Movie Review: Philip Kennicott on the Oscar-Nominated Documentary 'The Garden'

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By Philip Kennicott
Washington Post Staff Writer
Friday, May 15, 2009

The great English philosopher John Locke makes no appearance in "The Garden," the Academy Award-nominated documentary by Scott Hamilton Kennedy. But Locke haunts every twist and turn in this David-and-Goliath tale about the fight to save a 14-acre community garden in one of the grittiest parts of South Los Angeles.

The battle over the South Central Farm made headlines from 2003 to 2006, when bulldozers razed what seemed to its mostly Hispanic cultivators a little bit of paradise, a place to meet and socialize, sit in the shade of fruit trees, and grow something to supplement their meager incomes. The controversy attracted celebrity interlopers -- at one point, Daryl Hannah had to be removed from a walnut tree -- and it became ground zero for just about every incendiary flash point in Los Angeles urban politics. It divided people on lines of race and class and even religion, when the property's owner, Ralph Horowitz, said he was subjected to anti-Semitic abuse.

It was fought in the courts and in the media, but in the end, it was an old-fashioned property dispute. Horowitz, from whom the land was seized by eminent domain in 1982, had quietly bought the land back from the city after its intended use -- as the site of a trash incinerator -- was successfully resisted by neighborhood activists. After the Rodney King riots, in 1992, the gardeners had been allowed by the city to use the land, but now Horowitz owned it again, and wanted to develop it.

Within minutes of the opening of the film, your sympathies are torn, and not necessarily in ways that Kennedy intends. Yes, the gardeners have made something rare and lovely in the urban wasteland. But it's not their land. This is where Locke comes in.

In his 1690 Second Treatise on Government, Locke explains the origins of property: Whatever a man "has mixed his labor with and joined it to something that is his own," Locke wrote, becomes his property.

That was a good way to explain the origins of property in some hypothetical state of nature, in which land is abundant. But, as Locke would readily acknowledge, not a very good theory of property when land is scarce and ferociously contested.

As Kennedy's plot thickens (and he does a good job of building and sustaining tension), it becomes clear that Horowitz's title to the land is more complicated than it at first appears. And that the gardeners are also in contest with other neighborhood interests, including a neighborhood activist who wants to use the land for a soccer field -- and perhaps enrich her family in the process.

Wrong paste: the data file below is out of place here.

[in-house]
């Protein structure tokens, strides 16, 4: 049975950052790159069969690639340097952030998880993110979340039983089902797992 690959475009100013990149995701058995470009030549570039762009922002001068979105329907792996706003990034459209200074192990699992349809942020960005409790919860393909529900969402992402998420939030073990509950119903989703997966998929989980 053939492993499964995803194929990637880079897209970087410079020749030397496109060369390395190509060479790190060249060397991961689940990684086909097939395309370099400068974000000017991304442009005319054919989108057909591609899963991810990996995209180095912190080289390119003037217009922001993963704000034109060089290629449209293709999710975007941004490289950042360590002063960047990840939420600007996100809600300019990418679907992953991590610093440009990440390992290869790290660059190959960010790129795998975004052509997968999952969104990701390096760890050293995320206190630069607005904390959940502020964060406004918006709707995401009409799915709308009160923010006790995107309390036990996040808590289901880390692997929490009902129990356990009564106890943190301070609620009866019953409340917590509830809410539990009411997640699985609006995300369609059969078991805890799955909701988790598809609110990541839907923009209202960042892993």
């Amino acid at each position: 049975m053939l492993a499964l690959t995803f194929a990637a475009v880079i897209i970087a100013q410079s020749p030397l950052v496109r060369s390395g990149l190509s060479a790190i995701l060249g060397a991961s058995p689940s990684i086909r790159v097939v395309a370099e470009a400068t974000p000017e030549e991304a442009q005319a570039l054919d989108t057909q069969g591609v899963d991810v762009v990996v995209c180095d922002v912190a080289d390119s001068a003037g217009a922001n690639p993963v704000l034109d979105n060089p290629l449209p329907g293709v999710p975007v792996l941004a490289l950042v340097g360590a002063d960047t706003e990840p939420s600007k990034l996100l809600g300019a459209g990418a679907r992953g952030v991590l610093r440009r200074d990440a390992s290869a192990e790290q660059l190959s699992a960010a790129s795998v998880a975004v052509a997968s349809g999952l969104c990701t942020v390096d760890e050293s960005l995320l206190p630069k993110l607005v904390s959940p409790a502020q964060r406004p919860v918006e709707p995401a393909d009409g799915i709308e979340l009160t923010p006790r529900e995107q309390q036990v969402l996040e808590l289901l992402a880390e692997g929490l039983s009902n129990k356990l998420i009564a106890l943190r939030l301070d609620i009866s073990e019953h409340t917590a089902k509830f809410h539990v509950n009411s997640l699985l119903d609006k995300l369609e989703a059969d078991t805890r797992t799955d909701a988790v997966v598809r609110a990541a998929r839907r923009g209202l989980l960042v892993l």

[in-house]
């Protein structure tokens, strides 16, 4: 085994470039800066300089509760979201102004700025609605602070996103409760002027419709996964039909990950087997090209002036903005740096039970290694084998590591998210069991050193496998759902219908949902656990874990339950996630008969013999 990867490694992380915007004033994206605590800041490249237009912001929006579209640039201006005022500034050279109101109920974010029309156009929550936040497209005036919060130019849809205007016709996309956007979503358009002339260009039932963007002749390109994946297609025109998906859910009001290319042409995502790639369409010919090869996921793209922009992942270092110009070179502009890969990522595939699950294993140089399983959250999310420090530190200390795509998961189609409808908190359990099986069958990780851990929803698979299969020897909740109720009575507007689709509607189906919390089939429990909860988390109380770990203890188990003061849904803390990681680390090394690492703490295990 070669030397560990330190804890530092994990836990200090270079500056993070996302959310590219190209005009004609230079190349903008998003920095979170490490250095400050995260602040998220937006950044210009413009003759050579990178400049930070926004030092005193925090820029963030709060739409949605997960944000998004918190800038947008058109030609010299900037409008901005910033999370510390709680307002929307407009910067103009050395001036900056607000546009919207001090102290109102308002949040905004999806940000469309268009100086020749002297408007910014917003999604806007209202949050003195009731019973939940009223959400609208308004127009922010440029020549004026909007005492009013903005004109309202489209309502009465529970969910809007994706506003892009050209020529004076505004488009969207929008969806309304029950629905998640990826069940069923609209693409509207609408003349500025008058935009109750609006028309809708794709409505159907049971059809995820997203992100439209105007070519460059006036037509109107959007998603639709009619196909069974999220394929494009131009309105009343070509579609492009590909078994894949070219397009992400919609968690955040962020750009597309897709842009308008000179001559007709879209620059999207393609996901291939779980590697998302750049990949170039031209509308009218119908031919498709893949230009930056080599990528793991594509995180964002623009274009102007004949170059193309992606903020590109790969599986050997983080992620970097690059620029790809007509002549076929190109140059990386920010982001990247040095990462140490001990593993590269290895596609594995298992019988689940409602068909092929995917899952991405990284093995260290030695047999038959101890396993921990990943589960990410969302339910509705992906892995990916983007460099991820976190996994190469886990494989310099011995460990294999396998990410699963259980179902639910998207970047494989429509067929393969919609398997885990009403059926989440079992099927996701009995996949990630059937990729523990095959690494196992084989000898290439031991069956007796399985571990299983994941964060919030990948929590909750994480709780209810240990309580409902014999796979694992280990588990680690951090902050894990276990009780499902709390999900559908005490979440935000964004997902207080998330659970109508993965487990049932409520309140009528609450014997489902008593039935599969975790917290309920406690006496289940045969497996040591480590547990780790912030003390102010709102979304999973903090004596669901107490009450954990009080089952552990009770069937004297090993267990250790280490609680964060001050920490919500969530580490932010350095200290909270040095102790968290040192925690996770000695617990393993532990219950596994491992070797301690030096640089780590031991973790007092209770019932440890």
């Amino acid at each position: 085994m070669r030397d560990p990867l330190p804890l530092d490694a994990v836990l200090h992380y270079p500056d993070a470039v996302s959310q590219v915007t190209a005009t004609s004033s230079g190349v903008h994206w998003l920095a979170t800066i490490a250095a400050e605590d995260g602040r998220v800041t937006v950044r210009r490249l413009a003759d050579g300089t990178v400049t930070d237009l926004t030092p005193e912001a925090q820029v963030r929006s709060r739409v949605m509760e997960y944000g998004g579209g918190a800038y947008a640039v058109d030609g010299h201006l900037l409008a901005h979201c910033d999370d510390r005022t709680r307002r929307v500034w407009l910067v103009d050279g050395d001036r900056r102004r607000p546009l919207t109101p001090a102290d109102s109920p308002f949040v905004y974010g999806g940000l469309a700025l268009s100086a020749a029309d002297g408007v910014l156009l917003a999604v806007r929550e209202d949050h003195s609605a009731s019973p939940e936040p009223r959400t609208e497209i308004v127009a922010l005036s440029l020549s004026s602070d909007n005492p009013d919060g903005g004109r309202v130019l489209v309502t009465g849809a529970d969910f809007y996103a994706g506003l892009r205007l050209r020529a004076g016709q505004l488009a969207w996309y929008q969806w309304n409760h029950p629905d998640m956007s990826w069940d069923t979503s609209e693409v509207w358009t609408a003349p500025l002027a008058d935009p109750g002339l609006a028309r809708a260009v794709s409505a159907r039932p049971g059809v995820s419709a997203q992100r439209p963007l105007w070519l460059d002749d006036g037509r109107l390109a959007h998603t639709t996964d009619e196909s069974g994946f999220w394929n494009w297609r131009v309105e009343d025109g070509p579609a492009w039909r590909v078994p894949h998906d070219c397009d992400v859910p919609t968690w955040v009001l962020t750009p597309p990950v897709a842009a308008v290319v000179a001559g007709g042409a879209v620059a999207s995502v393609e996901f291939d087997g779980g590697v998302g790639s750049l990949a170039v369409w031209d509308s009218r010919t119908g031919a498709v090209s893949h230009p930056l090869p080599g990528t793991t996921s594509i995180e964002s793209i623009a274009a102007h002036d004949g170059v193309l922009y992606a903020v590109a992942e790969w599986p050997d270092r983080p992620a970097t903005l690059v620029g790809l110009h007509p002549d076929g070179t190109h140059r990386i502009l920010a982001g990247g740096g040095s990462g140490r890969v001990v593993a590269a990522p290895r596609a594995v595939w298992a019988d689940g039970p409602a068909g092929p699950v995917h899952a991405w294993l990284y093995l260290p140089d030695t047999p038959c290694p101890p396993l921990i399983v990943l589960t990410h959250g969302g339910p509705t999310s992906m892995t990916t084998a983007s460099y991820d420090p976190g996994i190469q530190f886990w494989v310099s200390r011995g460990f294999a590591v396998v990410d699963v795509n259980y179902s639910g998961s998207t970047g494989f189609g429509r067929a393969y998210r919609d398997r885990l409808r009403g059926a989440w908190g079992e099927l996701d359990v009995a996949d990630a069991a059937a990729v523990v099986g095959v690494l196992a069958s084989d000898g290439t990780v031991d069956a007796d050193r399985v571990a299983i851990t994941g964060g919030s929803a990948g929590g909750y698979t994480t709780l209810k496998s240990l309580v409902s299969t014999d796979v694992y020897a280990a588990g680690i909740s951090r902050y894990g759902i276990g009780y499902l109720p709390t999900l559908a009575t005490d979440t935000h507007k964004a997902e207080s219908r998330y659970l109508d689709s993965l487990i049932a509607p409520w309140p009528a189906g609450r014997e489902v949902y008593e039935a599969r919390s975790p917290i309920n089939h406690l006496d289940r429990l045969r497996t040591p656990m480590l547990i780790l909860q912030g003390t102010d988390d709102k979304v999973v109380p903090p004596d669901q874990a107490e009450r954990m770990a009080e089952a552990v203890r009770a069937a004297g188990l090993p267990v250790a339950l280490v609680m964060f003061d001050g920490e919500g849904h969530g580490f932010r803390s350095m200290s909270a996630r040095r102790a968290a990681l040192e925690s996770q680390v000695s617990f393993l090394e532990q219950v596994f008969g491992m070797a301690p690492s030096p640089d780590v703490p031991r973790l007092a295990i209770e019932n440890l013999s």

The powerful appeal of mixing one's labor with the land raises matters deeply meaningful to the gardeners, whose efforts over more than a decade make their garden seem more fully and inalienably theirs than any deed can secure. It is the source of all of our sympathy with their cause as well, as the camera focuses on the truly extraordinary transformation that water and shovels and sweat can effect.

But in Horowitz's view, the gardeners are squatters and the land is his. It's not an easy position to sympathize with except on the macroscopic level: Without clear rights of possession, no society can hope to develop economically. And in purely utilitarian terms -- the greatest good for the greatest number -- it's by no means clear that serving the interests of a few hundred gardeners trumps all other community needs, including job creation and even the blessings of a soccer field.

Locke has something more to say on this, however. Mixing your labor with the earth didn't give an absolute right of possession. Anything that you couldn't make use of, anything that was wasted or withered on the vine, might revert to common possession.

And so, at the end of the film, when we see the once-verdant garden site now enclosed by fences, barren and useless, undeveloped by Horowitz and untilled by the gardeners, a deeper, ethical chord is struck. This process has benefited no one, and Horowitz, who clearly resented being made into a villain during the very public battle, seems all the more a villain, despite his reasonable legal claims.

It is at this point that Kennedy's film begins to make one uncomfortable. A good documentary leaves the viewer wanting more. A problematic one leaves the viewer needing more. And we definitely need to know more about Horowitz, about why, in the end, he hates the gardeners so much he would rather see the land lie fallow than let them buy it at a reasonable price.

It's easy to love a garden, not so easy to love a developer. Kennedy's nuanced film would be all the more nuanced if Horowitz's claims were better represented.

The emphasis on property rights vs. the romantic appeal of an urban garden might also have been opened up, philosophically, to embrace a wider discussion. Community gardens are a boon to anyone lucky enough to get a plot. But often they serve a relatively small and entrenched clientele.

It is the scarcity of land available for green uses in most cities that makes Locke's ideal of ownership -- the humble tending and improvement of the land -- powerful but unworkable in cases such as the South Central Farm. And that points to a critical issue that Kennedy's film, which focuses on the internal drama of city politics, raises only in passing: The desperate need for better, greener, more equitable urban planning.

The Garden (80 minutes, at Landmark's E Street Cinema) is not rated and contains brief strong language.


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